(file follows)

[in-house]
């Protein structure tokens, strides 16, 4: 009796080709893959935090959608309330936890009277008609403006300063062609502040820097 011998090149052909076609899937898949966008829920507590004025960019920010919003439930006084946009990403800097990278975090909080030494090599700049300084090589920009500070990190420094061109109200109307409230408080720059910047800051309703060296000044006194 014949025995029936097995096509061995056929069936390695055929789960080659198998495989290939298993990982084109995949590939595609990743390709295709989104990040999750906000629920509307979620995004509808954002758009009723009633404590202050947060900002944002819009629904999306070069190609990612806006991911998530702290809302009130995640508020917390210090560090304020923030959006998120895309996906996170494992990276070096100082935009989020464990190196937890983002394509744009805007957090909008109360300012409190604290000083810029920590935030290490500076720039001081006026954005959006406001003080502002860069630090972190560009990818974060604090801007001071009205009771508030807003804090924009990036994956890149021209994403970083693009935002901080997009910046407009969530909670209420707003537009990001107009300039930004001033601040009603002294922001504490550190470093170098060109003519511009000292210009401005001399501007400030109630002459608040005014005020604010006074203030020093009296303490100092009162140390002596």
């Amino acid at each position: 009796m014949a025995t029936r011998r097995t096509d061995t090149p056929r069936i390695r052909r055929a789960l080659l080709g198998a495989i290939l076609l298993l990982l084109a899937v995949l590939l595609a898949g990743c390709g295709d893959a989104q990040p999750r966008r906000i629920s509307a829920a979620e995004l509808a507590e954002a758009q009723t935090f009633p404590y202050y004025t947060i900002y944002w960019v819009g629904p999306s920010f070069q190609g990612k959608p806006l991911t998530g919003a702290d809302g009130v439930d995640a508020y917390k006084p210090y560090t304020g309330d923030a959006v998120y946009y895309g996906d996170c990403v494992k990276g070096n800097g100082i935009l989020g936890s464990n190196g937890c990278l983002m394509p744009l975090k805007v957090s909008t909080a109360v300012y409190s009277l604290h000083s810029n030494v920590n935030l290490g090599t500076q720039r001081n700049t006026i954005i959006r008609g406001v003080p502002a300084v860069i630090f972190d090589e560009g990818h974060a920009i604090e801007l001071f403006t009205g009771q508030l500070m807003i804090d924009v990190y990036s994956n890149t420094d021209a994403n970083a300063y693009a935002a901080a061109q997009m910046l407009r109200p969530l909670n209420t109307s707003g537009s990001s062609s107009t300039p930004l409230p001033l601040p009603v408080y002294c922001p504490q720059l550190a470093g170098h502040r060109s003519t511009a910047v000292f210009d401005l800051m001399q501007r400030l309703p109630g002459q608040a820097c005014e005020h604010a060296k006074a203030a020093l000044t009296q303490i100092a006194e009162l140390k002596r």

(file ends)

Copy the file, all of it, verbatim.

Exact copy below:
[in-house]
């Protein structure tokens, strides 16, 4: 009796080709893959935090959608309330936890009277008609403006300063062609502040820097 011998090149052909076609899937898949966008829920507590004025960019920010919003439930006084946009990403800097990278975090909080030494090599700049300084090589920009500070990190420094061109109200109307409230408080720059910047800051309703060296000044006194 014949025995029936097995096509061995056929069936390695055929789960080659198998495989290939298993990982084109995949590939595609990743390709295709989104990040999750906000629920509307979620995004509808954002758009009723009633404590202050947060900002944002819009629904999306070069190609990612806006991911998530702290809302009130995640508020917390210090560090304020923030959006998120895309996906996170494992990276070096100082935009989020464990190196937890983002394509744009805007957090909008109360300012409190604290000083810029920590935030290490500076720039001081006026954005959006406001003080502002860069630090972190560009990818974060604090801007001071009205009771508030807003804090924009990036994956890149021209994403970083693009935002901080997009910046407009969530909670209420707003537009990001107009300039930004001033601040009603002294922001504490550190470093170098060109003519511009000292210009401005001399501007400030109630002459608040005014005020604010006074203030020093009296303490100092009162140390002596």
């Amino acid at each position: 009796m014949a025995t029936r011998r097995t096509d061995t090149p056929r069936i390695r052909r055929a789960l080659l080709g198998a495989i290939l076609l298993l990982l084109a899937v995949l590939l595609a898949g990743c390709g295709d893959a989104q990040p999750r966008r906000i629920s509307a829920a979620e995004l509808a507590e954002a758009q009723t935090f009633p404590y202050y004025t947060i900002y944002w960019v819009g629904p999306s920010f070069q190609g990612k959608p806006l991911t998530g919003a702290d809302g009130v439930d995640a508020y917390k006084p210090y560090t304020g309330d923030a959006v998120y946009y895309g996906d996170c990403v494992k990276g070096n800097g100082i935009l989020g936890s464990n190196g937890c990278l983002m394509p744009l975090k805007v957090s909008t909080a109360v300012y409190s009277l604290h000083s810029n030494v920590n935030l290490g090599t500076q720039r001081n700049t006026i954005i959006r008609g406001v003080p502002a300084v860069i630090f972190d090589e560009g990818h974060a920009i604090e801007l001071f403006t009205g009771q508030l500070m807003i804090d924009v990190y990036s994956n890149t420094d021209a994403n970083a300063y693009a935002a901080a061109q997009m910046l407009r109200p969530l909670n209420t109307s707003g537009s990001s062609s107009t300039p930004l409230p001033l601040p009603v408080y002294c922001p504490q720059l550190a470093g170098h502040r060109s003519t511009a910047v000292f210009d401005l800051m001399q501007r400030l309703p109630g002459q608040a820097c005014e005020h604010a060296k006074a203030a020093l000044t009296q303490i100092a006194e009162l140390k002596r």